When we speak of international business from a Christian perspective, we understand this requires the entrepreneur to embrace an incarnational lifestyle. Perhaps this is best illustrated through the story of Hannah*, one of our MDE members.
“Well, if you wanted to buy a red dress, how would you find out about that?” my local advisor, Sully, asked. “In our culture, you would never ask someone where to buy a red dress.” We were discussing how to find suppliers for a textile unique to our region. I had been disappointed more than once in supplier-buyer relationships, and I was ready to listen. Sully had been introduced to me by my MDE mentor who had previously served in South Asia.
Sully told me that it takes three years to build trust and mutual respect in relationships. I had found trust to be an issue, particularly with our suppliers. Some were motivated for personal profit at the expense of the relationship. Others were too polite to refuse our order, and their disinterest only became clear months later. Business relationships demand trust, but in our adopted community, the steps to building trust were a mystery to me.
“Here, you wait until the topic of clothing comes up in a conversation,” Sully explained “You then interject ‘I hear sometimes people buy red dresses. Have you ever heard of that?’ Then you listen to learn how much they know about red dresses. Only through numerous conversations can you determine their knowledge and their interest in honoring their relationship with you.”
In the weeks that followed, I took Sully’s advice. After many dead-end conversations, the day came when a friend knew something. That friend’s mother’s neighbor’s grandson lived in the village where our needed textile was made. Still, it was months before my business partner and I squeezed into a car with my friend, her mother, and the driver and went to that village. We were introduced, like visiting dignitaries, to all the necessary parties. We stood in trusting silence as they all easily moved between the local and trade languages.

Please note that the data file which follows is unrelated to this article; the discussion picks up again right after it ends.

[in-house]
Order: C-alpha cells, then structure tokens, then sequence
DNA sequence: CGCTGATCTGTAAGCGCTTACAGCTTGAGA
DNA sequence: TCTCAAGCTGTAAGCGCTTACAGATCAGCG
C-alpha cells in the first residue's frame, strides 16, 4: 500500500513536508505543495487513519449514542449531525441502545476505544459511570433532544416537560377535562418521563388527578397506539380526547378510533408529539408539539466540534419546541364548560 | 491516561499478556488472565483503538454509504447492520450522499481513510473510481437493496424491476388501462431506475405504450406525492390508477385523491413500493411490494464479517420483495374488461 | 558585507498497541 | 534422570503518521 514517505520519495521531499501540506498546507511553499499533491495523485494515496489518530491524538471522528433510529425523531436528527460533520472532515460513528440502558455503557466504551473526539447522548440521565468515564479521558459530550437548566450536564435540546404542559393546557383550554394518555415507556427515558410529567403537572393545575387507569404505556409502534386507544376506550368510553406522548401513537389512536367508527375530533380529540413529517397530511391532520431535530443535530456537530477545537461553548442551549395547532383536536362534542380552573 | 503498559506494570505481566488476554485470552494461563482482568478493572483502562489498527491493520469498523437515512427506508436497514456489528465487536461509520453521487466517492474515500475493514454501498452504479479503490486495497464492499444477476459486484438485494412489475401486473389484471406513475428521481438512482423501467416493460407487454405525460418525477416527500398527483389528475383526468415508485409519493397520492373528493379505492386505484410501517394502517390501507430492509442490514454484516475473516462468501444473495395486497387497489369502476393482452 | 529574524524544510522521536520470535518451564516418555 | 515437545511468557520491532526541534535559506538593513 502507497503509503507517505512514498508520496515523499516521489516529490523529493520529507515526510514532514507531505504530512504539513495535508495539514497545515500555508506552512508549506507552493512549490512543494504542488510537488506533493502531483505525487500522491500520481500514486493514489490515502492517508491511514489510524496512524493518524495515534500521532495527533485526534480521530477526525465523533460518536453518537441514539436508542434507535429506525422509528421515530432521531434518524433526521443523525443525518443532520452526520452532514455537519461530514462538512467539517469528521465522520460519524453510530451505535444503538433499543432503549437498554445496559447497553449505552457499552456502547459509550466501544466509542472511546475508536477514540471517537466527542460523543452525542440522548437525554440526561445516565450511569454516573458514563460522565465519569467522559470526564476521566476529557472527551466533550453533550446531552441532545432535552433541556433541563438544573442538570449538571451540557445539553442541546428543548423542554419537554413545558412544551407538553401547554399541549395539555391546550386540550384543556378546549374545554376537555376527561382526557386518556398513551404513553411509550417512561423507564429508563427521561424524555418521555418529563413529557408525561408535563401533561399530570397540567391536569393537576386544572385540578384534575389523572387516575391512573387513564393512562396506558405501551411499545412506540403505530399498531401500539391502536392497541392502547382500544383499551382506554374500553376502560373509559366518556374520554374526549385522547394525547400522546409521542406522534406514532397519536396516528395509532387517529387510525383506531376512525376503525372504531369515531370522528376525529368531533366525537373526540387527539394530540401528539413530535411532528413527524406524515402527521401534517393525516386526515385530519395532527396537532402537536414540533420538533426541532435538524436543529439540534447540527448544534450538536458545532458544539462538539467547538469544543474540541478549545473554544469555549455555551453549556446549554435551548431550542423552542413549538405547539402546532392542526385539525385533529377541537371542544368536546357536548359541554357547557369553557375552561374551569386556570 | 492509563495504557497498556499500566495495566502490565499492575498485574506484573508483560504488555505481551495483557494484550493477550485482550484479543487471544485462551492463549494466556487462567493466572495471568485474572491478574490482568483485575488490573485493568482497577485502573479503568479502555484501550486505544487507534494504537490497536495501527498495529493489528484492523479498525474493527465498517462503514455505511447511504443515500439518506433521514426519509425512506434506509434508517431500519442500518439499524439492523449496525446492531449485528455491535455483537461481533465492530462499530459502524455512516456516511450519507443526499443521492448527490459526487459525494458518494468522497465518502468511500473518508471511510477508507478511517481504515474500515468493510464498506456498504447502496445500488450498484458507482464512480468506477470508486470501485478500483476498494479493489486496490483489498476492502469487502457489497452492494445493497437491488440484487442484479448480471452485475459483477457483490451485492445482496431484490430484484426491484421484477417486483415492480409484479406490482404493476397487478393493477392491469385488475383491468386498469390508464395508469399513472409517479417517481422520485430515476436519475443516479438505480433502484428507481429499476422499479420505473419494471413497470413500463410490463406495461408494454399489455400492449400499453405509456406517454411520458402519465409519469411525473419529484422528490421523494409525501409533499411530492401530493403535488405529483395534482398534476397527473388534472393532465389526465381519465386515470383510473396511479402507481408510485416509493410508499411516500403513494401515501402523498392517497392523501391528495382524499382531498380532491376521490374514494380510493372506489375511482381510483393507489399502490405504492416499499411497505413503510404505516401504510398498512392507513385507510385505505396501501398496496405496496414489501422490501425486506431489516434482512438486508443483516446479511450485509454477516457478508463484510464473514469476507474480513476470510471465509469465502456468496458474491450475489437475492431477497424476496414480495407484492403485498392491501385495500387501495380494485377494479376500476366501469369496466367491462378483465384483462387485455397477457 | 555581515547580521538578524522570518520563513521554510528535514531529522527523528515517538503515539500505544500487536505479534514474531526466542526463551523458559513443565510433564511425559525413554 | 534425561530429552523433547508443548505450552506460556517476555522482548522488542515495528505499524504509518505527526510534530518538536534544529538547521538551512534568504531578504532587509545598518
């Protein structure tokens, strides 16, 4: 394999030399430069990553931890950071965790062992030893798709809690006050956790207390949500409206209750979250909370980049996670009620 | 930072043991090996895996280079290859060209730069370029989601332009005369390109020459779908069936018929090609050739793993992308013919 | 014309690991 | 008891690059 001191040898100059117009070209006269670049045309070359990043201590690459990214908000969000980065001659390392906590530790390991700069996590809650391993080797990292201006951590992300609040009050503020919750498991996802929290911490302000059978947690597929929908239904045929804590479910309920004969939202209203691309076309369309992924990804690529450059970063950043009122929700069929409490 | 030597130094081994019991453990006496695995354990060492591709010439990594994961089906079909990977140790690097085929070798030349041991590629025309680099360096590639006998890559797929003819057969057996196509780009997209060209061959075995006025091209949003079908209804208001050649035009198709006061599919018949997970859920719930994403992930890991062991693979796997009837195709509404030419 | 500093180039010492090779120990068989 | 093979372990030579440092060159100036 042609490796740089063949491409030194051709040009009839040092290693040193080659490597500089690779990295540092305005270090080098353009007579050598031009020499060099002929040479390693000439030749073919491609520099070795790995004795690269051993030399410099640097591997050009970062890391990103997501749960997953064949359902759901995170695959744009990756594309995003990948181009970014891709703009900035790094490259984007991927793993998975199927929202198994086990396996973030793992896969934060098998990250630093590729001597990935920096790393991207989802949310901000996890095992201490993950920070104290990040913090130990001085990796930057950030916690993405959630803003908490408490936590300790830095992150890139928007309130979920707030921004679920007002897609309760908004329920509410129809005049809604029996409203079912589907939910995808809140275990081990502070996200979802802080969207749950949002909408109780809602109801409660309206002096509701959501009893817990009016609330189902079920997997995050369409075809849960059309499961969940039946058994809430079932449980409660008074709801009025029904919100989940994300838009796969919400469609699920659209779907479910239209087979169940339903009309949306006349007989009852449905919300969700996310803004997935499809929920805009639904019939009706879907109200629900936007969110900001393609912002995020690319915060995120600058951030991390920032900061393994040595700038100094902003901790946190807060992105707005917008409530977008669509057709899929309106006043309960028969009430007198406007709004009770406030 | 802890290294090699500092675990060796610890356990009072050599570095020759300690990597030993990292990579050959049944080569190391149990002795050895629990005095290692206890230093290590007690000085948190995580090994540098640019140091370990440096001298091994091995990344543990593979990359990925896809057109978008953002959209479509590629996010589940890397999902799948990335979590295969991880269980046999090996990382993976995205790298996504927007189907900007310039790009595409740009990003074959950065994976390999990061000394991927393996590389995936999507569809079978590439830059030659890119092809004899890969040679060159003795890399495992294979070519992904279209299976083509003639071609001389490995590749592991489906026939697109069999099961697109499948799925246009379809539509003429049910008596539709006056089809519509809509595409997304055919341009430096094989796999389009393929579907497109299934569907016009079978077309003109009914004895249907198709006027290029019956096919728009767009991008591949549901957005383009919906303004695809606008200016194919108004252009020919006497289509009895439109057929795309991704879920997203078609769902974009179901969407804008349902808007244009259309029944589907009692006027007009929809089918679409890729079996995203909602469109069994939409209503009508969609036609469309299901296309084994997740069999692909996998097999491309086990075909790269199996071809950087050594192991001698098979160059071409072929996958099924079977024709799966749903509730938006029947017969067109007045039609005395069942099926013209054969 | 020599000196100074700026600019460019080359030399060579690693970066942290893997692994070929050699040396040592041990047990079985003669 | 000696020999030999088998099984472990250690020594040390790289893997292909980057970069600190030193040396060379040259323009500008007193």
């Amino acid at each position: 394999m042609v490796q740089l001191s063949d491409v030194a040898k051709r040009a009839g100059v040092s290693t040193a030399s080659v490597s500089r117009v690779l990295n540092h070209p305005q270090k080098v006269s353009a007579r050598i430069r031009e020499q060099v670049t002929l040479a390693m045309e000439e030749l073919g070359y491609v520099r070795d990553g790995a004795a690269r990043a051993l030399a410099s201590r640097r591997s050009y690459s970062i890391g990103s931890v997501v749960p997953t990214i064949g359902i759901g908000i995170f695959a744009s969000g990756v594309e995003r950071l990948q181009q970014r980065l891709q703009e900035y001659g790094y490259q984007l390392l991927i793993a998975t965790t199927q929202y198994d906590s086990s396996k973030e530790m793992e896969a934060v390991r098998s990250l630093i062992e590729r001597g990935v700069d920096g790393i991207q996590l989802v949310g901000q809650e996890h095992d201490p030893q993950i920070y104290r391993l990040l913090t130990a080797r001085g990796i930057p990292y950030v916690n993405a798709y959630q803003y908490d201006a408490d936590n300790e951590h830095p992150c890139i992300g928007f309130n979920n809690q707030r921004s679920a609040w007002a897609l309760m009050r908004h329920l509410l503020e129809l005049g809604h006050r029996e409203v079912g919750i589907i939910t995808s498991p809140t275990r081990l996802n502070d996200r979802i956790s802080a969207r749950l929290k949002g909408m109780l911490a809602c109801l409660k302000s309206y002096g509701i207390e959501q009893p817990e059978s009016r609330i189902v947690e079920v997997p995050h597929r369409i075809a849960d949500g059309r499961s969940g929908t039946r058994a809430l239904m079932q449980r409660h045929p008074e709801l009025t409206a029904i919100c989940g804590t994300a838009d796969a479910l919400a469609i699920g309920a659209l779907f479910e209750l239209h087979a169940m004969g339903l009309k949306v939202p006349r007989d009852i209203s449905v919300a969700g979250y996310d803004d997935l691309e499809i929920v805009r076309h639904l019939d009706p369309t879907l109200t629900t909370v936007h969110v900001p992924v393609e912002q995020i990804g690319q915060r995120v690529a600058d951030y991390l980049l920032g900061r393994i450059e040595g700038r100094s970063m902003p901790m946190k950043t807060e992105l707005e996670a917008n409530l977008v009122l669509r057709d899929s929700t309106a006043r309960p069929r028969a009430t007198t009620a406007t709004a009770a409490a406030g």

It continues to amaze me how these people brought us into their circle, trusted us, and put their own reputations on the line to take us to the people who are producing our “red dress.” The business relationship with these suppliers is different because the foundation was laid differently. We have put this relationship to the test over the past year. Things have gone wrong from the initial design to producing the final product; but through it all, the trust and mutual respect remains firm.
We are here to start a business and share the beauty of this region of South Asia with the world through the locally made handcrafts and textiles. We are also here to share biblical values based on God’s love for people. One day we will be able to share His story in their local language. But even now, as we live here and submit to the pattern of relating that they understand, Christ’s gospel is being incarnated in ways we could not have envisioned.
*Name changed for privacy.